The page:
Extravagant Generosity was the focus of the first virtual Clergy Leadership Academy held at the end of September. 30 pastors, mentors, and staff participated in a range of experiences from worship to a provocative presentation on how our economic choices perpetuate unjust systems. The three-day event began with a focus on clergy personal financial well-being with a robust presentation on “Our Relationship with Money” provided by Sarah Swantner, financial counselor and founder of Black Hills Coaching and Counseling in Rapid City, SD. She was followed by an exploration of how our faith and finance intersect led by Diane Owen, overall designer and co-host of the event along with co-host, Deb Kjerstad, Director of Leadership Development.
“Extravagant generosity is a holistic approach that includes our personal financial health and well-being which we must pay attention to in order to lead a congregation in a culture of generosity," said Owen.
The subsequent days provided a robust opportunity to hear various voices of colleagues from both the Dakotas and Minnesota Annual Conferences along with Dakotas staff and outside presenters. Rev. Tyler Sit, pastor of New City Church in Minneapolis, provided an inspiring message to start day two. Tim Schuster, the creator of a new faith-based curriculum, Six Weeks on Money, talked about three new approaches to cultivate generous givers.
Rev. Jennifer McDonald, a provisional elder commissioned in 2019 and serving Jamestown St. Paul's UMC in Jamestown, North Dakota, added, "Of course, it’s required, but, the topic of financial stewardship is a special interest for me, where I know that I’ve already grown a lot, and look forward to growing more. I grew up with a lot of financial anxiety, and have grown in my own personal financial health and my ability to talk about it. Giving has become joyful and exciting, and leading the financial aspects in the church have become a really exciting part of my ministry. Mentors here in the Dakotas Conference have been great, in learning how to engage in financial leadership.”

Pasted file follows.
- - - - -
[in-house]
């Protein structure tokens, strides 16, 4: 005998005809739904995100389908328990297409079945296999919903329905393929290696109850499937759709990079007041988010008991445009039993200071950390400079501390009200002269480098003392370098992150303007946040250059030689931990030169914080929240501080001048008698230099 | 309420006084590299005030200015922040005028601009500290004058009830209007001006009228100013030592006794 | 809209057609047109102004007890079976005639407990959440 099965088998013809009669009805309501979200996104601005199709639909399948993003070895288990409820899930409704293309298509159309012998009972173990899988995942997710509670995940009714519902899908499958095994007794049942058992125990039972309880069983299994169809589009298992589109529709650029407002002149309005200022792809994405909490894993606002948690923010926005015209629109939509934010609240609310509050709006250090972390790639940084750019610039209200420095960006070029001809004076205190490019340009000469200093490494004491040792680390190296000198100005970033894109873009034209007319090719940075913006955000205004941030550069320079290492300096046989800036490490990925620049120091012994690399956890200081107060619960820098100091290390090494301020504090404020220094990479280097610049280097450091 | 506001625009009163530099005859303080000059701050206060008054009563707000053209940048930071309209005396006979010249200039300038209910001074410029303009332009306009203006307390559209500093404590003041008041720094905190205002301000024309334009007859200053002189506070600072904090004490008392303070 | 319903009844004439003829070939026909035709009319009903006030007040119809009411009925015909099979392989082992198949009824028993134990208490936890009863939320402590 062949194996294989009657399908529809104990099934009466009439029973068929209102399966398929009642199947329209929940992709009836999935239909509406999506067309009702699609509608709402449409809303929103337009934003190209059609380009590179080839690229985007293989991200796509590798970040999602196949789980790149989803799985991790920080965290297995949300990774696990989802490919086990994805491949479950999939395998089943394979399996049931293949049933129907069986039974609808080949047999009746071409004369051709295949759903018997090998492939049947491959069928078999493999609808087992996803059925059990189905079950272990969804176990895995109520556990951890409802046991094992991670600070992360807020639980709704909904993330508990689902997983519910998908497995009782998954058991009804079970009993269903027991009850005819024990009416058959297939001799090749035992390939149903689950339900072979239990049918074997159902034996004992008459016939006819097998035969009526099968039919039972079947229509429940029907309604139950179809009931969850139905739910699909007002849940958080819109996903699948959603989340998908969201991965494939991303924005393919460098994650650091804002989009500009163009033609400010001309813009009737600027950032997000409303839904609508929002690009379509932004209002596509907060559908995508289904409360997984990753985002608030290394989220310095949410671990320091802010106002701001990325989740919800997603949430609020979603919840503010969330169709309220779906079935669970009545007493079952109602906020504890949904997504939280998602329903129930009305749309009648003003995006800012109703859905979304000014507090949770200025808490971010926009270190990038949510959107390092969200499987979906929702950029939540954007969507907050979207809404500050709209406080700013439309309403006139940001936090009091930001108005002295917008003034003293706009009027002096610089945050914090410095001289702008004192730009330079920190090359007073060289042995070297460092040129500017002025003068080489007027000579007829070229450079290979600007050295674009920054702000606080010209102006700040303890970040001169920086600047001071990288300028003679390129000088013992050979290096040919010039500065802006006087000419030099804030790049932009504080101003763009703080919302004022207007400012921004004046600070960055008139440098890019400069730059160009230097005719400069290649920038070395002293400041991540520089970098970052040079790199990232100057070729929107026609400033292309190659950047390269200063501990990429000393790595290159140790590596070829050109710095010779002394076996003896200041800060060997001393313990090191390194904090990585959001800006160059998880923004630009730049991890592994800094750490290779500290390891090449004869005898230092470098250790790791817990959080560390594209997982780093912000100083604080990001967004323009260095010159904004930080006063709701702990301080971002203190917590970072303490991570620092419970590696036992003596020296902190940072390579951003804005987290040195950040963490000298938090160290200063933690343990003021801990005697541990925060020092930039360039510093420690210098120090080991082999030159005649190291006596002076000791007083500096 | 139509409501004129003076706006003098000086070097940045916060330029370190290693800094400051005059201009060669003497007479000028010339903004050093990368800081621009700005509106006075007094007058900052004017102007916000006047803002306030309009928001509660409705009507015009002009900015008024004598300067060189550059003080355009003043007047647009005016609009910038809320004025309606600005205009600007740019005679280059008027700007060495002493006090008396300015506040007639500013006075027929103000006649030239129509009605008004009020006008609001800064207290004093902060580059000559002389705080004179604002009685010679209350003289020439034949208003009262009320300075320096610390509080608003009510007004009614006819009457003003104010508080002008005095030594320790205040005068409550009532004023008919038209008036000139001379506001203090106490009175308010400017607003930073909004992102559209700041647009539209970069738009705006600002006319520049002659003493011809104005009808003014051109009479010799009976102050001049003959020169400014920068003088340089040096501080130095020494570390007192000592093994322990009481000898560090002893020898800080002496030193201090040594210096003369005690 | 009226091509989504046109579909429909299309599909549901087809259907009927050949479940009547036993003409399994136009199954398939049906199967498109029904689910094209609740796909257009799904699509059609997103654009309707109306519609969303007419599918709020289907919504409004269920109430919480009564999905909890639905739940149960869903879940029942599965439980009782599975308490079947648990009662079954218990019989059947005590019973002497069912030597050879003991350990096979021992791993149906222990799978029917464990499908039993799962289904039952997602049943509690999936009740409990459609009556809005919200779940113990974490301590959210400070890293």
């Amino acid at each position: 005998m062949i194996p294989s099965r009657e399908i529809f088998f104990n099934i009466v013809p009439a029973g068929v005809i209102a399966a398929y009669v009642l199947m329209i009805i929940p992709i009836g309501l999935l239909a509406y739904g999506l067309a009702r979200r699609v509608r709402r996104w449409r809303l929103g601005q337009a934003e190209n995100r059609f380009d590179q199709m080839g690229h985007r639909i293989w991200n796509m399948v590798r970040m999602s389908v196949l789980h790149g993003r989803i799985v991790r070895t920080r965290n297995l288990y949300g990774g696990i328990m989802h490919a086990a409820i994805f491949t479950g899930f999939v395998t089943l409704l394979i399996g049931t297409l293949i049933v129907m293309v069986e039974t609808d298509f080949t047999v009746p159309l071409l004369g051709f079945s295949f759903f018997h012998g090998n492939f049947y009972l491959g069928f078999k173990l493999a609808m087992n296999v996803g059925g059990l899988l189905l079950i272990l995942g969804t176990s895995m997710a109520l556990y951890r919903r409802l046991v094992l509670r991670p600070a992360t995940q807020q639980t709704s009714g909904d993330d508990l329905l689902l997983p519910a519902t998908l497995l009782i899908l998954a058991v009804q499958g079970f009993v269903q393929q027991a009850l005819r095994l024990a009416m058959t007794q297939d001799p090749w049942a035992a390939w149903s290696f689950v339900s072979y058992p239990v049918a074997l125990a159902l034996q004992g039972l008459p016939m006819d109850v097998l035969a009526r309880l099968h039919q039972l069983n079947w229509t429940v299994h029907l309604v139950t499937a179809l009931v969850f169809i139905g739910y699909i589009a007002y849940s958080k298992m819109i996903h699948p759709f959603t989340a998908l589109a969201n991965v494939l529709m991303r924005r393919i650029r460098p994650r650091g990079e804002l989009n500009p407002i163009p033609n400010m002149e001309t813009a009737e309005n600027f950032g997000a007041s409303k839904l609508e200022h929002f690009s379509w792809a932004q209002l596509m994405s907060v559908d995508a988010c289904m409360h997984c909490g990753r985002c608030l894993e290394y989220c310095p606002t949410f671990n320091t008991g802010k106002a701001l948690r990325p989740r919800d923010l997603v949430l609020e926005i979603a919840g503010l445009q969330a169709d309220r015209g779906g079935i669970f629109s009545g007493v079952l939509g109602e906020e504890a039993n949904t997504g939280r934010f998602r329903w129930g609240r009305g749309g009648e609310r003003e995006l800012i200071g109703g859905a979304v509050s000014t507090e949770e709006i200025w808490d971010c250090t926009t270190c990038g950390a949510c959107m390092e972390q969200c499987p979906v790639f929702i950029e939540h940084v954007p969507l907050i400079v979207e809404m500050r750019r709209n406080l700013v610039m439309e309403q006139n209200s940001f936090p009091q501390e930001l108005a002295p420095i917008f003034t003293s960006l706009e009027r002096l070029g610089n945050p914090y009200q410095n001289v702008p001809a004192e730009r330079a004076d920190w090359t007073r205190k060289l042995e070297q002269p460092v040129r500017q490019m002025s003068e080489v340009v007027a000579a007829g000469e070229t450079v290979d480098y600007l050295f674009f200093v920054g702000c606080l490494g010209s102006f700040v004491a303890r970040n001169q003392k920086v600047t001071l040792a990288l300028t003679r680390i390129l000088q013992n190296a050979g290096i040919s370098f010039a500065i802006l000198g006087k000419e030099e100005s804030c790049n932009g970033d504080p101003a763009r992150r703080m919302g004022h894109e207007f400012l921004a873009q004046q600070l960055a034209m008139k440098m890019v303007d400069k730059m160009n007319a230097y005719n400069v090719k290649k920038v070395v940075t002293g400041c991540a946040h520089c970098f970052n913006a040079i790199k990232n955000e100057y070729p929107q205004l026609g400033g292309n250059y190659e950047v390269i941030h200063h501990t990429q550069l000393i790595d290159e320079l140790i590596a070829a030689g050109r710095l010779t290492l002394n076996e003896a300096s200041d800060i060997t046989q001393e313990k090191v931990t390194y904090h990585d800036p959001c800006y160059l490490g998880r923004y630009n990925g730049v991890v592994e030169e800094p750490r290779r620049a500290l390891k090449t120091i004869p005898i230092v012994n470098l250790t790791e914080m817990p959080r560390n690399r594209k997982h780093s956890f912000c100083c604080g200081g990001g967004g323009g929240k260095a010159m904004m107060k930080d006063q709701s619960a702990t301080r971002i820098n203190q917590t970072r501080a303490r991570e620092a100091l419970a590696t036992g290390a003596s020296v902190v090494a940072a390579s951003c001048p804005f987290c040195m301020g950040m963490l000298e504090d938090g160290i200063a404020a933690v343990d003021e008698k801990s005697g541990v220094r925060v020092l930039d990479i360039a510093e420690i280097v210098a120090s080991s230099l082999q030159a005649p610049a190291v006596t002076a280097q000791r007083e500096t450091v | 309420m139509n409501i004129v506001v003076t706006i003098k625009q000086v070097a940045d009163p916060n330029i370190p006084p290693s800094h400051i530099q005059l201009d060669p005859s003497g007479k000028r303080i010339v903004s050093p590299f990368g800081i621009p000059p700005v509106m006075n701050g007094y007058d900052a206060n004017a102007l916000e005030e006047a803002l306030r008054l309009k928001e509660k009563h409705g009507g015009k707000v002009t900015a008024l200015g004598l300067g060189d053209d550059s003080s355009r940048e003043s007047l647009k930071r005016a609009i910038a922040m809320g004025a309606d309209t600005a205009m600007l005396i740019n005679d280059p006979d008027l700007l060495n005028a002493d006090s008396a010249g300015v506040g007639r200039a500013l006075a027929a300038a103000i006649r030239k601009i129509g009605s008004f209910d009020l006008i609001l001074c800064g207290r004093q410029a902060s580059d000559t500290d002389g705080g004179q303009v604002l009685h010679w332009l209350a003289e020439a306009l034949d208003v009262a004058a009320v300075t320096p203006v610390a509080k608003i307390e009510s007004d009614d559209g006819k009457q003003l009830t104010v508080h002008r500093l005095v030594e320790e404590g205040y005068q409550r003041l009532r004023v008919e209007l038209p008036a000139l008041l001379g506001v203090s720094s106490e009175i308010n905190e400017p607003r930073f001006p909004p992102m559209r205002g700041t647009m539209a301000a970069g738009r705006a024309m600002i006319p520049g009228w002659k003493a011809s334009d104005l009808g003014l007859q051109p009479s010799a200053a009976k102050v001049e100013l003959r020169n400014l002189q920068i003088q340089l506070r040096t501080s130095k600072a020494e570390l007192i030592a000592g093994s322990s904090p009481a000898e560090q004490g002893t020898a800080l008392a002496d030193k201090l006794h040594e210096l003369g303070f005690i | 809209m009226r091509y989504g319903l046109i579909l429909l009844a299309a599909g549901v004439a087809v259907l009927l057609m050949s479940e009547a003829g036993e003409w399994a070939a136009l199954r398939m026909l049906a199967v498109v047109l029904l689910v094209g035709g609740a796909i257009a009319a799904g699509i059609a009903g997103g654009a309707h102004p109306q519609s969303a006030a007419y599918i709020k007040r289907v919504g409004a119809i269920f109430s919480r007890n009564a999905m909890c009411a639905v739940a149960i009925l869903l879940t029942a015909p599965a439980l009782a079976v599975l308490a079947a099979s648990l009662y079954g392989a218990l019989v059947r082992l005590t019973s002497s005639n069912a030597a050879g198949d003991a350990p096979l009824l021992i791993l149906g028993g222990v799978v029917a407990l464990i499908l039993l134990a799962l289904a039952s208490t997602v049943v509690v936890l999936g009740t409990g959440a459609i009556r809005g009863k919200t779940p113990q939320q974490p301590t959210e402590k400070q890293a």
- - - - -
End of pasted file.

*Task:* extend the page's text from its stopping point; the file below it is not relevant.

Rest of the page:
Conference Treasurer Jeff Pospisil and Sheri Meister, president of the Dakotas and Minnesota Foundations, led a compelling – and often humorous – session on Letting Go: New Ways to See Church Finances and Generosity. To round off the day, pastors heard from their Dakotas’ colleagues and recent graduates of the Nonprofit Church Leadership certificate program on their efforts to apply learning on how to steward their local churches (Nicole Clade, Karl Kroger, Clay Lundberg, and Ryan Mutzenberger). Rev. Dana Neuhauser, deacon at New City Church in Minneapolis, ended with her thought-provoking presentation on Financial Faithfulness (referenced in the opening).
I'm not a 'money guy'", echoed Rev. Matt Morrison, who was commissioned in 2020 and serves Asbury UMC in Sioux Falls, South Dakota. "It was ironic that my very first Clergy Leadership Academy was on finances, because that’s one that I was a little apprehensive about. If anything, though, I felt affirmed that what I am doing personally and in my ministry is built on firm foundations. I also thought the presenters were top-notch, and I came out with a excellent sense of what a CLA can be.”
The third and final day included a brief review of The Generosity Gap – how generations view generosity differently – followed by a practical approach to Building a Culture of Generosity, presented by Rev. Rachael Warner, pastor at Anoka UMC in Anoka, MN.
Diane Owen added, "Rachel Warner did a fabulous job of pulling all three days together into her presentation; a natural combination of all the conversations that happened during this time together."
In between these varied and rich presentations, participants experienced times of worship and reflection. Althoug it certainly wasn't a replacement for the retreat the group would normally have enjoyed at Storm Mountain Center, the overall event’s focus on Extravagant Generosity was indeed, an extravagant array of voices and resources for growing ministry.